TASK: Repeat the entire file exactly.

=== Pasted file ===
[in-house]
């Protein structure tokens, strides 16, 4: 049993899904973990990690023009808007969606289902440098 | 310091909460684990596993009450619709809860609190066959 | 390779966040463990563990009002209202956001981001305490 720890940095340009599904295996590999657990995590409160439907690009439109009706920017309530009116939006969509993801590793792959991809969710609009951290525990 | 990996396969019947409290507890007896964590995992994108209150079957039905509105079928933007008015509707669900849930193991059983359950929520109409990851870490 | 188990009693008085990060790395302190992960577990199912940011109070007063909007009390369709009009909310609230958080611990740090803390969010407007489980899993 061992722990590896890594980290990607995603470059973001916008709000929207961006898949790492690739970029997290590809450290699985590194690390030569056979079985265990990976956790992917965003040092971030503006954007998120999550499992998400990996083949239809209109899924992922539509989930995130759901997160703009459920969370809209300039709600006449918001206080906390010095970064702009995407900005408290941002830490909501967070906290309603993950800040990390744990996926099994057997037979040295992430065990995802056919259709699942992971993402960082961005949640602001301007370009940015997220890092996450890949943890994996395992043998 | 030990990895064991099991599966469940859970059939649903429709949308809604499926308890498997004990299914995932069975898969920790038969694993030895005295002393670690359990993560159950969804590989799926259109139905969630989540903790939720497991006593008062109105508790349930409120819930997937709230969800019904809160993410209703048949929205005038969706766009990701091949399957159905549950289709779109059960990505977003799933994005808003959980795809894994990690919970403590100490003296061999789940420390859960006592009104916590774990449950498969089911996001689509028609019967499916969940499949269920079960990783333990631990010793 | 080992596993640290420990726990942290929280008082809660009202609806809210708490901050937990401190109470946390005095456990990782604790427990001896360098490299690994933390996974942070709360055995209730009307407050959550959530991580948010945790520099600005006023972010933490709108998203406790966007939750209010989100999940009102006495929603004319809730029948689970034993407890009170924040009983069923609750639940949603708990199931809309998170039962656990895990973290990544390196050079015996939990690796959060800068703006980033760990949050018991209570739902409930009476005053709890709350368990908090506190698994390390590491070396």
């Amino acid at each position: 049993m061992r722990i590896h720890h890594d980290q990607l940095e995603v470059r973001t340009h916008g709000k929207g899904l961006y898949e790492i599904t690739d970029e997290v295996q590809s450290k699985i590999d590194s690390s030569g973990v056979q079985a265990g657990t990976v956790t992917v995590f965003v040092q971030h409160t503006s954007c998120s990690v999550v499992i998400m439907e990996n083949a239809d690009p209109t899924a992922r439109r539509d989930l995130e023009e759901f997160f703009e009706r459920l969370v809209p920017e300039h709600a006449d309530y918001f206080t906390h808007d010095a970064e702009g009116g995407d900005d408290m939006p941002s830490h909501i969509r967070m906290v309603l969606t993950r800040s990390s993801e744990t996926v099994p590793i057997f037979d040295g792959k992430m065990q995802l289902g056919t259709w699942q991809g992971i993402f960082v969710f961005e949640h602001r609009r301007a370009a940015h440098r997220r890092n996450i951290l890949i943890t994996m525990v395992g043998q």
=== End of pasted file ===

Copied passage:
[in-house]
């Protein structure tokens, strides 16, 4: 049993899904973990990690023009808007969606289902440098 | 310091909460684990596993009450619709809860609190066959 | 390779966040463990563990009002209202956001981001305490 720890940095340009599904295996590999657990995590409160439907690009439109009706920017309530009116939006969509993801590793792959991809969710609009951290525990 | 990996396969019947409290507890007896964590995992994108209150079957039905509105079928933007008015509707669900849930193991059983359950929520109409990851870490 | 188990009693008085990060790395302190992960577990199912940011109070007063909007009390369709009009909310609230958080611990740090803390969010407007489980899993 061992722990590896890594980290990607995603470059973001916008709000929207961006898949790492690739970029997290590809450290699985590194690390030569056979079985265990990976956790992917965003040092971030503006954007998120999550499992998400990996083949239809209109899924992922539509989930995130759901997160703009459920969370809209300039709600006449918001206080906390010095970064702009995407900005408290941002830490909501967070906290309603993950800040990390744990996926099994057997037979040295992430065990995802056919259709699942992971993402960082961005949640602001301007370009940015997220890092996450890949943890994996395992043998 | 030990990895064991099991599966469940859970059939649903429709949308809604499926308890498997004990299914995932069975898969920790038969694993030895005295002393670690359990993560159950969804590989799926259109139905969630989540903790939720497991006593008062109105508790349930409120819930997937709230969800019904809160993410209703048949929205005038969706766009990701091949399957159905549950289709779109059960990505977003799933994005808003959980795809894994990690919970403590100490003296061999789940420390859960006592009104916590774990449950498969089911996001689509028609019967499916969940499949269920079960990783333990631990010793 | 080992596993640290420990726990942290929280008082809660009202609806809210708490901050937990401190109470946390005095456990990782604790427990001896360098490299690994933390996974942070709360055995209730009307407050959550959530991580948010945790520099600005006023972010933490709108998203406790966007939750209010989100999940009102006495929603004319809730029948689970034993407890009170924040009983069923609750639940949603708990199931809309998170039962656990895990973290990544390196050079015996939990690796959060800068703006980033760990949050018991209570739902409930009476005053709890709350368990908090506190698994390390590491070396």
């Amino acid at each position: 049993m061992r722990i590896h720890h890594d980290q990607l940095e995603v470059r973001t340009h916008g709000k929207g899904l961006y898949e790492i599904t690739d970029e997290v295996q590809s450290k699985i590999d590194s690390s030569g973990v056979q079985a265990g657990t990976v956790t992917v995590f965003v040092q971030h409160t503006s954007c998120s990690v999550v499992i998400m439907e990996n083949a239809d690009p209109t899924a992922r439109r539509d989930l995130e023009e759901f997160f703009e009706r459920l969370v809209p920017e300039h709600a006449d309530y918001f206080t906390h808007d010095a970064e702009g009116g995407d900005d408290m939006p941002s830490h909501i969509r967070m906290v309603l969606t993950r800040s990390s993801e744990t996926v099994p590793i057997f037979d040295g792959k992430m065990q995802l289902g056919t259709w699942q991809g992971i993402f960082v969710f961005e949640h602001r609009r301007a370009a940015h440098r997220r890092n996450i951290l890949i943890t994996m525990v395992g043998q």